US troops will complete their withdrawal from Niger by mid-September, the Pentagon says

WASHINGTON — US troops ordered out of Niger by the West African country’s ruling junta will complete their withdrawal by mid-September, the Pentagon and Nigerien defense officials said on Sunday.

The timeline was the result of four days of talks between the countries’ defense officials in the capital Niamey, a joint statement said.

Niger’s decision to expel U.S. forces was a blow to U.S. military operations in the Sahel, a vast region south of the Sahara where groups linked to al-Qaeda and Islamic State operate.

The breakdown in military cooperation followed the ouster of the country’s democratically elected president last July by mutinous soldiers. A few months later, the ruling junta asked French troops to leave and turned to the Russian mercenary group Wagner for security assistance.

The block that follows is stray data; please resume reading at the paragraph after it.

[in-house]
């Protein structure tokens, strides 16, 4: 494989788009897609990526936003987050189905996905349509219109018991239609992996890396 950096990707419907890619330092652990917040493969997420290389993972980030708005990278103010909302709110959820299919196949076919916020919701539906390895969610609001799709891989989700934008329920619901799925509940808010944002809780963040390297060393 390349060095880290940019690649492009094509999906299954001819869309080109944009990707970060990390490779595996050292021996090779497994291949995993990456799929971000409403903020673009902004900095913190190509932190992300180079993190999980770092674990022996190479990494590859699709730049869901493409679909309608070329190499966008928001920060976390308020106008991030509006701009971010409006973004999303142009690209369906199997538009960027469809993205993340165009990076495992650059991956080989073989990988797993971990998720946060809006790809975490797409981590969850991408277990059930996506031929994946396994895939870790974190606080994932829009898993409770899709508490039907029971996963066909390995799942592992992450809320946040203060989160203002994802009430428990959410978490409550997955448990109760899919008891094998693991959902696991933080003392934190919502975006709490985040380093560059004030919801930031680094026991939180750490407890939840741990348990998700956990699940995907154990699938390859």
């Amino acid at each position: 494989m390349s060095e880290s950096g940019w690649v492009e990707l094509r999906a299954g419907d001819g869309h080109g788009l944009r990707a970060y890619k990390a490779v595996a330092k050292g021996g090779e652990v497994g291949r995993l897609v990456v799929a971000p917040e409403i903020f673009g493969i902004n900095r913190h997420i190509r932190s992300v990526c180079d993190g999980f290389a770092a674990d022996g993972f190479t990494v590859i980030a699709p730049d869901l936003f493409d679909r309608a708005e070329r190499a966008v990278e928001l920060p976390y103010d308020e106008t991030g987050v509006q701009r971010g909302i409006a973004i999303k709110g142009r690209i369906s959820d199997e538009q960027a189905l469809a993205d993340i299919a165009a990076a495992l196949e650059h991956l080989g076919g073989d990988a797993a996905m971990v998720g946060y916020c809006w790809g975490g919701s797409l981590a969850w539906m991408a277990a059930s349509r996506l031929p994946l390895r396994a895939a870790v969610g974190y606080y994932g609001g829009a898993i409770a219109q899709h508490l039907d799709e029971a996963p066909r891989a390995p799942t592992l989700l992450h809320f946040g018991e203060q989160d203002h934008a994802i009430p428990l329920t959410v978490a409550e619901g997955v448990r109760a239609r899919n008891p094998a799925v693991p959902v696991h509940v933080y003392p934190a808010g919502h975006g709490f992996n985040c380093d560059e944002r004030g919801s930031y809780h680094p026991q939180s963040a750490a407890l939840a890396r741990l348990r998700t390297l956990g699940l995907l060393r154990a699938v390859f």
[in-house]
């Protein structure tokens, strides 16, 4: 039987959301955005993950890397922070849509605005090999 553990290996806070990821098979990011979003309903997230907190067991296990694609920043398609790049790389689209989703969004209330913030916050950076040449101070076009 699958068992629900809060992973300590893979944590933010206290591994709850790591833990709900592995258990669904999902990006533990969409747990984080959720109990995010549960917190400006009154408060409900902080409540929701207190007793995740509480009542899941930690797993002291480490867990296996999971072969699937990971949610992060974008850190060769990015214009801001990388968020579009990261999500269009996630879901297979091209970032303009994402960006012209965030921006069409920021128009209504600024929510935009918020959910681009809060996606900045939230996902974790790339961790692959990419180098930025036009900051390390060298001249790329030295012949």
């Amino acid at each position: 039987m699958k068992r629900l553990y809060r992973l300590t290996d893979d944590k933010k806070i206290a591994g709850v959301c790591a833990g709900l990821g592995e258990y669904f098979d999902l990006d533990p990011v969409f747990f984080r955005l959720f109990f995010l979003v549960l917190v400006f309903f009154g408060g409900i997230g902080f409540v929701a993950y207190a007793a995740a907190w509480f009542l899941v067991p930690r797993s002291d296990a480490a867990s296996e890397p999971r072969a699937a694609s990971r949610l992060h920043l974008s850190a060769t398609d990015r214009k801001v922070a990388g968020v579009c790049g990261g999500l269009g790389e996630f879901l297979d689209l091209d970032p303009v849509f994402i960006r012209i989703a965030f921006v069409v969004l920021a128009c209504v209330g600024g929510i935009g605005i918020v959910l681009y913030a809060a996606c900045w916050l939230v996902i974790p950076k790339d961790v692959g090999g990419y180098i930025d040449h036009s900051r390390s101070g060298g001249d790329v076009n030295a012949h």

In October, Washington officially labeled the military takeover a coup, prompting US laws that limited the military support and assistance the country could provide to Niger.

About 1,000 U.S. troops are still in Niger, most of them at an airbase near Agadez, some 920 kilometers (550 miles) from the capital.

Until recently, Washington viewed Niger as a key partner and ally in a region ravaged by coups in recent years, with millions of dollars invested in the Agadez base, which has been crucial to U.S. counterterrorism operations in the Sahel. The United States has also invested hundreds of millions of dollars in training the Nigerien military since it began operations there in 2013.

The Pentagon has said the US will move most of the roughly 100 troops it has deployed for now in neighboring Chad. But talks are expected to resume next month on revising an agreement that would allow US troops to be stationed in Chad.